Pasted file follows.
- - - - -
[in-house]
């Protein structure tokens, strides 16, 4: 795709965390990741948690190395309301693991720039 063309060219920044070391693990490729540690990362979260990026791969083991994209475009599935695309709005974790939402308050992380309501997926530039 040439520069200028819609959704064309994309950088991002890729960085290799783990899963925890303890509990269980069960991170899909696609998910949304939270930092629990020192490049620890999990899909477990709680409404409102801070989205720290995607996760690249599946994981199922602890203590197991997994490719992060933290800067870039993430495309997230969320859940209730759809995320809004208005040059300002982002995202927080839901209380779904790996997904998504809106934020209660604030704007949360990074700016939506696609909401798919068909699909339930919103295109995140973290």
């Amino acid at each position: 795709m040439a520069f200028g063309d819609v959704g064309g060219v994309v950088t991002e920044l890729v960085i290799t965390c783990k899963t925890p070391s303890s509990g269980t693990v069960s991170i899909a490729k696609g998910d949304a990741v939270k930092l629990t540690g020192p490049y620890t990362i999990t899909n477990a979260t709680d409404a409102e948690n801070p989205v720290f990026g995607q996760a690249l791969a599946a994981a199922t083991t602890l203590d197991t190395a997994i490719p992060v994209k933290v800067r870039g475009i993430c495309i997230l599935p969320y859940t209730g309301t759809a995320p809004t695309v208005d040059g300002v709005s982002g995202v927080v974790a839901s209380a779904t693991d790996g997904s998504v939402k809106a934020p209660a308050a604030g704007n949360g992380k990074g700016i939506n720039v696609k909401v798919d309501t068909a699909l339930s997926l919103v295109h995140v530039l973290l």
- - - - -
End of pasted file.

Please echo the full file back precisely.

[in-house]
């Protein structure tokens, strides 16, 4: 795709965390990741948690190395309301693991720039 063309060219920044070391693990490729540690990362979260990026791969083991994209475009599935695309709005974790939402308050992380309501997926530039 040439520069200028819609959704064309994309950088991002890729960085290799783990899963925890303890509990269980069960991170899909696609998910949304939270930092629990020192490049620890999990899909477990709680409404409102801070989205720290995607996760690249599946994981199922602890203590197991997994490719992060933290800067870039993430495309997230969320859940209730759809995320809004208005040059300002982002995202927080839901209380779904790996997904998504809106934020209660604030704007949360990074700016939506696609909401798919068909699909339930919103295109995140973290």
């Amino acid at each position: 795709m040439a520069f200028g063309d819609v959704g064309g060219v994309v950088t991002e920044l890729v960085i290799t965390c783990k899963t925890p070391s303890s509990g269980t693990v069960s991170i899909a490729k696609g998910d949304a990741v939270k930092l629990t540690g020192p490049y620890t990362i999990t899909n477990a979260t709680d409404a409102e948690n801070p989205v720290f990026g995607q996760a690249l791969a599946a994981a199922t083991t602890l203590d197991t190395a997994i490719p992060v994209k933290v800067r870039g475009i993430c495309i997230l599935p969320y859940t209730g309301t759809a995320p809004t695309v208005d040059g300002v709005s982002g995202v927080v974790a839901s209380a779904t693991d790996g997904s998504v939402k809106a934020p209660a308050a604030g704007n949360g992380k990074g700016i939506n720039v696609k909401v798919d309501t068909a699909l339930s997926l919103v295109h995140v530039l973290l």